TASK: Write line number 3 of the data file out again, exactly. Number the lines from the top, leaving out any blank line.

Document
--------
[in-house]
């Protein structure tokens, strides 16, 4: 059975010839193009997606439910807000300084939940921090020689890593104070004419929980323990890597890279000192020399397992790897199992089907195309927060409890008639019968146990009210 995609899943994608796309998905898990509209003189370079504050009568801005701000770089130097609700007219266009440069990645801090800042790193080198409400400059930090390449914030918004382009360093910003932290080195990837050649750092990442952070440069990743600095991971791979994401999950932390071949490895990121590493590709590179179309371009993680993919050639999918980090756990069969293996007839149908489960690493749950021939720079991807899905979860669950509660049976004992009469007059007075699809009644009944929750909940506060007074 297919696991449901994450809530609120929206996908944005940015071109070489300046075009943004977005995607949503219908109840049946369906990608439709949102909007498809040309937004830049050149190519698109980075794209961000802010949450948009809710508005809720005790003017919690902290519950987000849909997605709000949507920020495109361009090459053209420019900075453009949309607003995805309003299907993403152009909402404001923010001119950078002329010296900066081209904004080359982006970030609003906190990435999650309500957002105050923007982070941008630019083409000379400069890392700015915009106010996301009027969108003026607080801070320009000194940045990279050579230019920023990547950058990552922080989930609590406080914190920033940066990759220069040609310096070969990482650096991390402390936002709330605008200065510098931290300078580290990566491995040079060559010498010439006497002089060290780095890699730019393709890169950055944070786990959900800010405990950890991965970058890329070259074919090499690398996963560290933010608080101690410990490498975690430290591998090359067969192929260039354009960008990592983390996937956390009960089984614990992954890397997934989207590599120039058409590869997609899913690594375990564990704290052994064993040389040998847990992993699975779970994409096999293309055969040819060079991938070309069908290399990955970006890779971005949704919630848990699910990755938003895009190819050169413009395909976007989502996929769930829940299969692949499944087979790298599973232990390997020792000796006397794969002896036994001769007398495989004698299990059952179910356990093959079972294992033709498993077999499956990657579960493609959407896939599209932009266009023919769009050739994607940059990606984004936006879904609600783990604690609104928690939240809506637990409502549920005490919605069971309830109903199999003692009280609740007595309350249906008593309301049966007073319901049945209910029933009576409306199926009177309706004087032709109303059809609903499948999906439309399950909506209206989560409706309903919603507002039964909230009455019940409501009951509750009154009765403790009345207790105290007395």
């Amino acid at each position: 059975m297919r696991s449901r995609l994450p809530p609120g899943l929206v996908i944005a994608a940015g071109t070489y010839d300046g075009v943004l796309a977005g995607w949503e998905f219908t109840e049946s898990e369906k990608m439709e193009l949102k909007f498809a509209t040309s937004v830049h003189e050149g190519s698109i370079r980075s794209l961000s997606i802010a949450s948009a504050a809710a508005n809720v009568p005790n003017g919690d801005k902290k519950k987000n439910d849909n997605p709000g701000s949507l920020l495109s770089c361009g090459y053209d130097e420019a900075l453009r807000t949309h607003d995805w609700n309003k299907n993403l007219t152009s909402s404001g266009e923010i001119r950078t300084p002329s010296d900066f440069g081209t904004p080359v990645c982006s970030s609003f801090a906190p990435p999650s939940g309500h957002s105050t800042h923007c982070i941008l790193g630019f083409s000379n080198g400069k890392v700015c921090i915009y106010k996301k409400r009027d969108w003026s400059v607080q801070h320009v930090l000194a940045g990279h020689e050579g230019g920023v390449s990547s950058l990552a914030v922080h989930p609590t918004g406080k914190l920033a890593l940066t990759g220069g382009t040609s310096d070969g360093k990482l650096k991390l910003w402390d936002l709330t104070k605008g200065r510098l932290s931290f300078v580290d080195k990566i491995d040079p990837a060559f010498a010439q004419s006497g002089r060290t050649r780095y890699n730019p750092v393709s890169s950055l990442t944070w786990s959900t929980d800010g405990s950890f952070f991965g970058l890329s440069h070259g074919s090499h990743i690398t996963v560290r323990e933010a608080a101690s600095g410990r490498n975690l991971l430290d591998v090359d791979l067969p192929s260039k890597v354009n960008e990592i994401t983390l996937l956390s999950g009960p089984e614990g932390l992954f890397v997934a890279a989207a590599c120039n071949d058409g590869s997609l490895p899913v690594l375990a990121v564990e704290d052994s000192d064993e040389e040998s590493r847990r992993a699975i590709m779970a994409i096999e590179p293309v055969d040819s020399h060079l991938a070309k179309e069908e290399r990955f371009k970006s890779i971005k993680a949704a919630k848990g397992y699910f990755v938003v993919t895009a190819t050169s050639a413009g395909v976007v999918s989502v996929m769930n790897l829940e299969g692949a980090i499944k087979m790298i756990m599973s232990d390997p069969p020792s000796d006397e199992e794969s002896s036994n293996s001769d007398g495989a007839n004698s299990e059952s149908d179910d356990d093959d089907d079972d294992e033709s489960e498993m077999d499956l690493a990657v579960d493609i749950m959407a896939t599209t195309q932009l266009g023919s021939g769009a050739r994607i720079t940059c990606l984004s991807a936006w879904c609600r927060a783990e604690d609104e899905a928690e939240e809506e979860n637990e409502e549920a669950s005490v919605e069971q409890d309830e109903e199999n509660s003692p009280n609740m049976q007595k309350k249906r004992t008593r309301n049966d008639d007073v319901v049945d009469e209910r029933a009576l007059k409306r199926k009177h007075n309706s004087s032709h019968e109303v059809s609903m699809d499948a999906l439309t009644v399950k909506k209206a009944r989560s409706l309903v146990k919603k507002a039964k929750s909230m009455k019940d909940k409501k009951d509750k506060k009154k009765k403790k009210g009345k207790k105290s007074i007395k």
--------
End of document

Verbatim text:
């Amino acid at each position: 059975m297919r696991s449901r995609l994450p809530p609120g899943l929206v996908i944005a994608a940015g071109t070489y010839d300046g075009v943004l796309a977005g995607w949503e998905f219908t109840e049946s898990e369906k990608m439709e193009l949102k909007f498809a509209t040309s937004v830049h003189e050149g190519s698109i370079r980075s794209l961000s997606i802010a949450s948009a504050a809710a508005n809720v009568p005790n003017g919690d801005k902290k519950k987000n439910d849909n997605p709000g701000s949507l920020l495109s770089c361009g090459y053209d130097e420019a900075l453009r807000t949309h607003d995805w609700n309003k299907n993403l007219t152009s909402s404001g266009e923010i001119r950078t300084p002329s010296d900066f440069g081209t904004p080359v990645c982006s970030s609003f801090a906190p990435p999650s939940g309500h957002s105050t800042h923007c982070i941008l790193g630019f083409s000379n080198g400069k890392v700015c921090i915009y106010k996301k409400r009027d969108w003026s400059v607080q801070h320009v930090l000194a940045g990279h020689e050579g230019g920023v390449s990547s950058l990552a914030v922080h989930p609590t918004g406080k914190l920033a890593l940066t990759g220069g382009t040609s310096d070969g360093k990482l650096k991390l910003w402390d936002l709330t104070k605008g200065r510098l932290s931290f300078v580290d080195k990566i491995d040079p990837a060559f010498a010439q004419s006497g002089r060290t050649r780095y890699n730019p750092v393709s890169s950055l990442t944070w786990s959900t929980d800010g405990s950890f952070f991965g970058l890329s440069h070259g074919s090499h990743i690398t996963v560290r323990e933010a608080a101690s600095g410990r490498n975690l991971l430290d591998v090359d791979l067969p192929s260039k890597v354009n960008e990592i994401t983390l996937l956390s999950g009960p089984e614990g932390l992954f890397v997934a890279a989207a590599c120039n071949d058409g590869s997609l490895p899913v690594l375990a990121v564990e704290d052994s000192d064993e040389e040998s590493r847990r992993a699975i590709m779970a994409i096999e590179p293309v055969d040819s020399h060079l991938a070309k179309e069908e290399r990955f371009k970006s890779i971005k993680a949704a919630k848990g397992y699910f990755v938003v993919t895009a190819t050169s050639a413009g395909v976007v999918s989502v996929m769930n790897l829940e299969g692949a980090i499944k087979m790298i756990m599973s232990d390997p069969p020792s000796d006397e199992e794969s002896s036994n293996s001769d007398g495989a007839n004698s299990e059952s149908d179910d356990d093959d089907d079972d294992e033709s489960e498993m077999d499956l690493a990657v579960d493609i749950m959407a896939t599209t195309q932009l266009g023919s021939g769009a050739r994607i720079t940059c990606l984004s991807a936006w879904c609600r927060a783990e604690d609104e899905a928690e939240e809506e979860n637990e409502e549920a669950s005490v919605e069971q409890d309830e109903e199999n509660s003692p009280n609740m049976q007595k309350k249906r004992t008593r309301n049966d008639d007073v319901v049945d009469e209910r029933a009576l007059k409306r199926k009177h007075n309706s004087s032709h019968e109303v059809s609903m699809d499948a999906l439309t009644v399950k909506k209206a009944r989560s409706l309903v146990k919603k507002a039964k929750s909230m009455k019940d909940k409501k009951d509750k506060k009154k009765k403790k009210g009345k207790k105290s007074i007395k």